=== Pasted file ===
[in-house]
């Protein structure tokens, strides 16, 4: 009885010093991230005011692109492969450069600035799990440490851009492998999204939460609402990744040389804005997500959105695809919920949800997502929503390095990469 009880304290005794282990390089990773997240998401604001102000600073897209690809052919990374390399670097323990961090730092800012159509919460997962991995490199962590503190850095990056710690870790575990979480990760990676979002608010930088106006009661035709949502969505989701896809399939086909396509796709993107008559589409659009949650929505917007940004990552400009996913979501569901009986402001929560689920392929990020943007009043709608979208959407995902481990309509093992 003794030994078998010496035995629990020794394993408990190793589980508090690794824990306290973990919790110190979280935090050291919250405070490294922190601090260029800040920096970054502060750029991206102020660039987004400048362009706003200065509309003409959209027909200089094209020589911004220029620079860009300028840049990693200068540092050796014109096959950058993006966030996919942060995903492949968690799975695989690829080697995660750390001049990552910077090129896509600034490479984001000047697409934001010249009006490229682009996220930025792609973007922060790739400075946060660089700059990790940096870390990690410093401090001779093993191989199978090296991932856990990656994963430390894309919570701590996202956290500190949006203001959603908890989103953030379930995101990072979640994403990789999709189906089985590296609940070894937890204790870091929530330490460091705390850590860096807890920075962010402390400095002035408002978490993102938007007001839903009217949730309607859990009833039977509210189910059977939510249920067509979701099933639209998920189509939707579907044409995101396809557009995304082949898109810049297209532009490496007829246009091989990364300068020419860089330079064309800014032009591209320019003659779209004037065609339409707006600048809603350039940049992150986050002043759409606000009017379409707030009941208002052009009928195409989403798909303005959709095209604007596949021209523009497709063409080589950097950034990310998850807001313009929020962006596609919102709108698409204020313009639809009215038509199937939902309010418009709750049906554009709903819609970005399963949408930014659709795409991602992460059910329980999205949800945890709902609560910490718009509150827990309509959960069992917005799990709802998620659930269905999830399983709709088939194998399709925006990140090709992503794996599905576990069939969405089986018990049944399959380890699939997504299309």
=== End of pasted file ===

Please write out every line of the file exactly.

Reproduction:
[in-house]
């Protein structure tokens, strides 16, 4: 009885010093991230005011692109492969450069600035799990440490851009492998999204939460609402990744040389804005997500959105695809919920949800997502929503390095990469 009880304290005794282990390089990773997240998401604001102000600073897209690809052919990374390399670097323990961090730092800012159509919460997962991995490199962590503190850095990056710690870790575990979480990760990676979002608010930088106006009661035709949502969505989701896809399939086909396509796709993107008559589409659009949650929505917007940004990552400009996913979501569901009986402001929560689920392929990020943007009043709608979208959407995902481990309509093992 003794030994078998010496035995629990020794394993408990190793589980508090690794824990306290973990919790110190979280935090050291919250405070490294922190601090260029800040920096970054502060750029991206102020660039987004400048362009706003200065509309003409959209027909200089094209020589911004220029620079860009300028840049990693200068540092050796014109096959950058993006966030996919942060995903492949968690799975695989690829080697995660750390001049990552910077090129896509600034490479984001000047697409934001010249009006490229682009996220930025792609973007922060790739400075946060660089700059990790940096870390990690410093401090001779093993191989199978090296991932856990990656994963430390894309919570701590996202956290500190949006203001959603908890989103953030379930995101990072979640994403990789999709189906089985590296609940070894937890204790870091929530330490460091705390850590860096807890920075962010402390400095002035408002978490993102938007007001839903009217949730309607859990009833039977509210189910059977939510249920067509979701099933639209998920189509939707579907044409995101396809557009995304082949898109810049297209532009490496007829246009091989990364300068020419860089330079064309800014032009591209320019003659779209004037065609339409707006600048809603350039940049992150986050002043759409606000009017379409707030009941208002052009009928195409989403798909303005959709095209604007596949021209523009497709063409080589950097950034990310998850807001313009929020962006596609919102709108698409204020313009639809009215038509199937939902309010418009709750049906554009709903819609970005399963949408930014659709795409991602992460059910329980999205949800945890709902609560910490718009509150827990309509959960069992917005799990709802998620659930269905999830399983709709088939194998399709925006990140090709992503794996599905576990069939969405089986018990049944399959380890699939997504299309």